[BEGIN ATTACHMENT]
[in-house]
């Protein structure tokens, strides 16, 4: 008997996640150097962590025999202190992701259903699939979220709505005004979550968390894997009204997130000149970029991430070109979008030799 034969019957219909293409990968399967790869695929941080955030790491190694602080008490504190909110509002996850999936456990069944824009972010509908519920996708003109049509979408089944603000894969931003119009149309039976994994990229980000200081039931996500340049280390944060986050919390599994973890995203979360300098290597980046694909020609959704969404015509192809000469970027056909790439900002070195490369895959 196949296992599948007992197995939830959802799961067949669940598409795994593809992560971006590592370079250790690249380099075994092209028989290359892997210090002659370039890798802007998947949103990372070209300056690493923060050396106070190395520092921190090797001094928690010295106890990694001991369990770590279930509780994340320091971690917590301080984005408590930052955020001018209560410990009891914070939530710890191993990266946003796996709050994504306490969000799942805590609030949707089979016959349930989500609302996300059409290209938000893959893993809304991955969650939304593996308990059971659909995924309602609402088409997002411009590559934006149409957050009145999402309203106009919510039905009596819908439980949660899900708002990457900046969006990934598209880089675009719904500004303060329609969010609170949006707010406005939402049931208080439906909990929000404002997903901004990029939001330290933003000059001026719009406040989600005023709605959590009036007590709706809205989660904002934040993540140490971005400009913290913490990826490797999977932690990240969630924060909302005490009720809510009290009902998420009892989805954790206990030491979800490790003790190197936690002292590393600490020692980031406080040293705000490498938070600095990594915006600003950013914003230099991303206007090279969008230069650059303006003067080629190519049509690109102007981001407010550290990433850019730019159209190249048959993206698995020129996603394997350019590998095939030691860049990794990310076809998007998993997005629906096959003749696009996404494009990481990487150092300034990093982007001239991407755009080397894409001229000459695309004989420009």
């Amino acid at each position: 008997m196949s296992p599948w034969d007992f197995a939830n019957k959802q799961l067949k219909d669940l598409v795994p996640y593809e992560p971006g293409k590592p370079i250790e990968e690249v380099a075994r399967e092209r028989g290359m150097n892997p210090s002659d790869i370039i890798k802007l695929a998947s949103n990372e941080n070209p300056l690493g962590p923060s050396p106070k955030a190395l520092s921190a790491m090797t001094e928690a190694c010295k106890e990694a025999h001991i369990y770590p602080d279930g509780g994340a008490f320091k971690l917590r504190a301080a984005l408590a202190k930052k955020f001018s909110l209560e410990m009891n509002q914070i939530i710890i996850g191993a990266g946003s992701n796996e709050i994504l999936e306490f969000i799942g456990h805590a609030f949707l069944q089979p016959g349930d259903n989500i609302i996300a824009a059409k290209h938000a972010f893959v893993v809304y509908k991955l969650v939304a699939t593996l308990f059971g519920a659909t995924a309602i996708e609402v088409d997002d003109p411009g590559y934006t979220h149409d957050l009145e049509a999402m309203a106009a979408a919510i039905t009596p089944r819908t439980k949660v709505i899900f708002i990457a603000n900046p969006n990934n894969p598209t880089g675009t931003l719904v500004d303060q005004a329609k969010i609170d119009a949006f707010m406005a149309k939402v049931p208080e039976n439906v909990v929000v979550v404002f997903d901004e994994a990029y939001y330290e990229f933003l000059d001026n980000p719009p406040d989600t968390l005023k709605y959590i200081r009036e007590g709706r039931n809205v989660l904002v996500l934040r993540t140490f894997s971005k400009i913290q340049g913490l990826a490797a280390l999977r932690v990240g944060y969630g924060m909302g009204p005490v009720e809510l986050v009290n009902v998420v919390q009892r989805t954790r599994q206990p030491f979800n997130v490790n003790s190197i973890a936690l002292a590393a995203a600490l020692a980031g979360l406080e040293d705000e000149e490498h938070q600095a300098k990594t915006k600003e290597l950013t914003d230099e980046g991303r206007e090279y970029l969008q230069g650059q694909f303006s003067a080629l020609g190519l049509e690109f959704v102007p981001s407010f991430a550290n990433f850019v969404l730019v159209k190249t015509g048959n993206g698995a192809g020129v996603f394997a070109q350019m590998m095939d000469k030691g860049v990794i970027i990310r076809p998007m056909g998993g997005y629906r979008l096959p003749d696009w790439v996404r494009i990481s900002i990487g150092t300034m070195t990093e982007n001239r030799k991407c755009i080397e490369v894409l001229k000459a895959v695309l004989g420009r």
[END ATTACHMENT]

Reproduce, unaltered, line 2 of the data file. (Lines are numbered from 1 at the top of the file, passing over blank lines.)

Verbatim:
């Protein structure tokens, strides 16, 4: 008997996640150097962590025999202190992701259903699939979220709505005004979550968390894997009204997130000149970029991430070109979008030799 034969019957219909293409990968399967790869695929941080955030790491190694602080008490504190909110509002996850999936456990069944824009972010509908519920996708003109049509979408089944603000894969931003119009149309039976994994990229980000200081039931996500340049280390944060986050919390599994973890995203979360300098290597980046694909020609959704969404015509192809000469970027056909790439900002070195490369895959 196949296992599948007992197995939830959802799961067949669940598409795994593809992560971006590592370079250790690249380099075994092209028989290359892997210090002659370039890798802007998947949103990372070209300056690493923060050396106070190395520092921190090797001094928690010295106890990694001991369990770590279930509780994340320091971690917590301080984005408590930052955020001018209560410990009891914070939530710890191993990266946003796996709050994504306490969000799942805590609030949707089979016959349930989500609302996300059409290209938000893959893993809304991955969650939304593996308990059971659909995924309602609402088409997002411009590559934006149409957050009145999402309203106009919510039905009596819908439980949660899900708002990457900046969006990934598209880089675009719904500004303060329609969010609170949006707010406005939402049931208080439906909990929000404002997903901004990029939001330290933003000059001026719009406040989600005023709605959590009036007590709706809205989660904002934040993540140490971005400009913290913490990826490797999977932690990240969630924060909302005490009720809510009290009902998420009892989805954790206990030491979800490790003790190197936690002292590393600490020692980031406080040293705000490498938070600095990594915006600003950013914003230099991303206007090279969008230069650059303006003067080629190519049509690109102007981001407010550290990433850019730019159209190249048959993206698995020129996603394997350019590998095939030691860049990794990310076809998007998993997005629906096959003749696009996404494009990481990487150092300034990093982007001239991407755009080397894409001229000459695309004989420009």